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"glass" Category


A visit in Pieke Bergmans studio


Saturday, December 10, 2016

 

 

At the moment you are exhibiting in the Stedelijk Museum in Amsterdam with your installation Phenomeneon. Now I am really excited being here in your studio in Amsterdam to talk about your projects and you as an artist.

 

 

There is surprisingly much space in here. In what kind of room are we?

It is an old factory building. We actually just moved into this studio a few weeks ago. So we are still in progress about rearranging the space, like removing the ceiling and creating small office rooms. There are not a lot of my works here yet but I can show you around…

 

The Phenomeneon project gets a lot of admiration with its mesmerizing appearance. I am really interested in the production process and the applied techniques. Could you tell me more about it?

Yes, sure. Not everyone realizes that light in this case is gas. People think it is a really new technique, but it is actually an old one. I do like light a lot. It is a very beautiful material to work with and I discovered many different effects. People are getting so much information nowadays it is hard to get their attention. But in this case I think it is a perfect combination of technique and mystery.

 

Phenomeneon-Cloud-Pieke-Bergmans-2016-photo-Mirjam-Bleeker-12-400x600Phenomeneon-Cloud-Pieke-Bergmans-2016-photo-Mirjam-Bleeker-1-900x600

 

When you mention the mystery it makes me think about the moment when walking closer to the installation and realizing that the neon light moves through the organically shaped glass. The light runs through it and you start to follow its way.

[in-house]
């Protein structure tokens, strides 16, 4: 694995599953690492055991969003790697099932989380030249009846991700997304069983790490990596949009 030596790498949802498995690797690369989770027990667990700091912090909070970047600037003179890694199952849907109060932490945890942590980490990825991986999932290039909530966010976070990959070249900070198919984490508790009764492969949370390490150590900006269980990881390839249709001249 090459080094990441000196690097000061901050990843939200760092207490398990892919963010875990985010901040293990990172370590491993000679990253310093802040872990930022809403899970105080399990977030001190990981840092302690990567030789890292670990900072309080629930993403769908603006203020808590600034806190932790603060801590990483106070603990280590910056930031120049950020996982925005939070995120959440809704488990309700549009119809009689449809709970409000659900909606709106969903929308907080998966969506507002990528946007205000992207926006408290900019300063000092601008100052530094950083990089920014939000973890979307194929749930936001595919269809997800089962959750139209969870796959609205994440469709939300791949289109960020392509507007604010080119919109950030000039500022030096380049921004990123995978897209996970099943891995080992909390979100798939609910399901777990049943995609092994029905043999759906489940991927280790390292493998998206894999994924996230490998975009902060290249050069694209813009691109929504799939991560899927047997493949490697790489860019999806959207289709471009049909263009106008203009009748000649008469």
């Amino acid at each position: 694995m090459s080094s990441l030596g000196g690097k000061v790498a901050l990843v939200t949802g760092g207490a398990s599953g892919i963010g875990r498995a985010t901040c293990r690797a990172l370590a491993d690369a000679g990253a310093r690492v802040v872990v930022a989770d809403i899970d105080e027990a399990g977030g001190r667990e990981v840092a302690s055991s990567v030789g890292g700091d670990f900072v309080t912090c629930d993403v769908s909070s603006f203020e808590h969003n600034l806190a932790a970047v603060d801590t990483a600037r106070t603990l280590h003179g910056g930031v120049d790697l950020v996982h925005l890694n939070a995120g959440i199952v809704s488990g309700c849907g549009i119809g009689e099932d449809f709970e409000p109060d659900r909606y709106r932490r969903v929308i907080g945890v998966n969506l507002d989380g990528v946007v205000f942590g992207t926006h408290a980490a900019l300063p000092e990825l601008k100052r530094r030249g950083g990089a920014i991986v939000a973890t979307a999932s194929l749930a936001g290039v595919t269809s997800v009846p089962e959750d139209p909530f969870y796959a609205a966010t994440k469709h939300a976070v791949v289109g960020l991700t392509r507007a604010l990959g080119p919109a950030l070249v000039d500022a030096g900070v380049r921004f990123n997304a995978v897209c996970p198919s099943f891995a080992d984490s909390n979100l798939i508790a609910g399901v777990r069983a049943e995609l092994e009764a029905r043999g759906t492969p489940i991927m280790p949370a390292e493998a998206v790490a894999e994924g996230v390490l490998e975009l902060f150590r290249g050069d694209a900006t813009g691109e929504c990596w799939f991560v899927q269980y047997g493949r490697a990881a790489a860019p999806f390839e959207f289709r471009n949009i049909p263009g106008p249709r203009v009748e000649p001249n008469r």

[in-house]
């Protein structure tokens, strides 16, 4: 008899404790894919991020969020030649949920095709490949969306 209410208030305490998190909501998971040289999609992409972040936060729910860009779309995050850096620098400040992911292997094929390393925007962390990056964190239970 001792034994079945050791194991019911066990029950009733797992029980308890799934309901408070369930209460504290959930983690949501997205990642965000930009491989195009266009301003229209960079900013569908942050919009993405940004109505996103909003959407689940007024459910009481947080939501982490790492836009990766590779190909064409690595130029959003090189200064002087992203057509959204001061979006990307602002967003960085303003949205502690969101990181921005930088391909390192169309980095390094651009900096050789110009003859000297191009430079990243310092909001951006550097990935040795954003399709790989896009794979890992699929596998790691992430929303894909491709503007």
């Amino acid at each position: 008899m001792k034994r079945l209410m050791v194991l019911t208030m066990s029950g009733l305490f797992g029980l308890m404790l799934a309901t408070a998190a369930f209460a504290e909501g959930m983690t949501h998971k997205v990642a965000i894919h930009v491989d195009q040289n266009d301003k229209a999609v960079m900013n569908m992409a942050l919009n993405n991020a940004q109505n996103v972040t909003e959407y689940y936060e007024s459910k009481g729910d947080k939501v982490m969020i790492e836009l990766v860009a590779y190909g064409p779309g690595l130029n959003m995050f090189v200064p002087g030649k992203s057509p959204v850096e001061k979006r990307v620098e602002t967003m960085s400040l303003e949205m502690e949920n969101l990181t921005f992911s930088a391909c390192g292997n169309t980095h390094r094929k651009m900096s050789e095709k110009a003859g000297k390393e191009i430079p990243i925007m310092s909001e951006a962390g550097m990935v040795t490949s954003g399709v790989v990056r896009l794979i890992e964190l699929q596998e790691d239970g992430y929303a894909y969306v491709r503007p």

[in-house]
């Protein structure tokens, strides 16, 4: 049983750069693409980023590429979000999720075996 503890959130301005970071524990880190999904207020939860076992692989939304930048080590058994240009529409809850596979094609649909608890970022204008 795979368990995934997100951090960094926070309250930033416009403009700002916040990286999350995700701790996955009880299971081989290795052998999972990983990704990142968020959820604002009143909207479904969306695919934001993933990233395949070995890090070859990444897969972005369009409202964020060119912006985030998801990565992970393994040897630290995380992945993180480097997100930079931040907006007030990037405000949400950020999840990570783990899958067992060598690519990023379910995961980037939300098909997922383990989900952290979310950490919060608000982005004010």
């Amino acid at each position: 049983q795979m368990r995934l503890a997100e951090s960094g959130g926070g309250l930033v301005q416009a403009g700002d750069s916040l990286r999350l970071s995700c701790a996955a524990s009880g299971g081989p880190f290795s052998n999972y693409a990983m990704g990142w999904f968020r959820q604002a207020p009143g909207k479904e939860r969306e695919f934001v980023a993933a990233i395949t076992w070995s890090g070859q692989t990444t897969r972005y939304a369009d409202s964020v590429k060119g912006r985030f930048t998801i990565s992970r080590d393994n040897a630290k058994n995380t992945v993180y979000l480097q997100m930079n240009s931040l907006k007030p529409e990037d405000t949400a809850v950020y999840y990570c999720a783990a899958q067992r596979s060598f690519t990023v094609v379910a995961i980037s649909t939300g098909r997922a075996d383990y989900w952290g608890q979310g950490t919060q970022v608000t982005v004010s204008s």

Exactly! That makes it feel alive.

 

Are the organic shapes made to play with the intensity of the light?

The intensity of the light is defined by the width and length of the glass. In the end it is just playing. Its like a three dimensional painting. Like when you have a brush and you choose the pressure of your brushstroke.

 

I can really see how playful you shaped the glass. Are there any other factors affecting the form?

Yes. The installation consists of seven separate parts. It was difficult to do because they are all handmade and quite big. The biggest one is almost six meters.

 

Phenomeneon-Cloud-Pieke-Bergmans-2016-photo-Mirjam-Bleeker-7-900x600Phenomeneon-Cloud-Pieke-Bergmans-2016-photo-Mirjam-Bleeker-15-400x600

 

You cannot see where they are connected which gives the impression of one very long piece and makes me question the process.

It starts sometimes with a simple observation. I was questioning why neon light is always a straight tube. Most people saw the shape as a limitation, for me it is more a possibility. With the understanding of the technique I could have come up with so many ideas about the design. One reason for the process and especially the shapes of this project is that I am a person that is always interested in setting things free.

 

How is that combinable with your background as a product designer? I can imagine in this area the focus is more on creating something specific.

Yes. It is mostly about creating something perfect. I basically didn’t believe in that concept. That is why I turn nowadays much more to art. I try to stretch the borders within the functionality. But now I am also more free about creating something that has nothing to do with functionality even if I started from this ‘other world’.

 

Do you have an idea of an aesthetic that deeply touches you — an idea of personal beauty in ‘your world’?

Yes and that’s only for myself. I have no idea what the public thinks. I am not commercial in that sense. I don’t do works someone else wants. I think it is a power within the simplicity. Like this table over there. Its so simple but at the same time it is fragile and the surface a bit wobbly. You are wondering if it collapses or not. So it is also about the balance. I am looking for this tension. I like to use things that already exist in my environment and I take them out of their context. If I work with big companies then often lots of things are possible. All the equipment is available. It happens fast that things are getting too complex. Then it looses its quality. I am striving for purity and simplicity.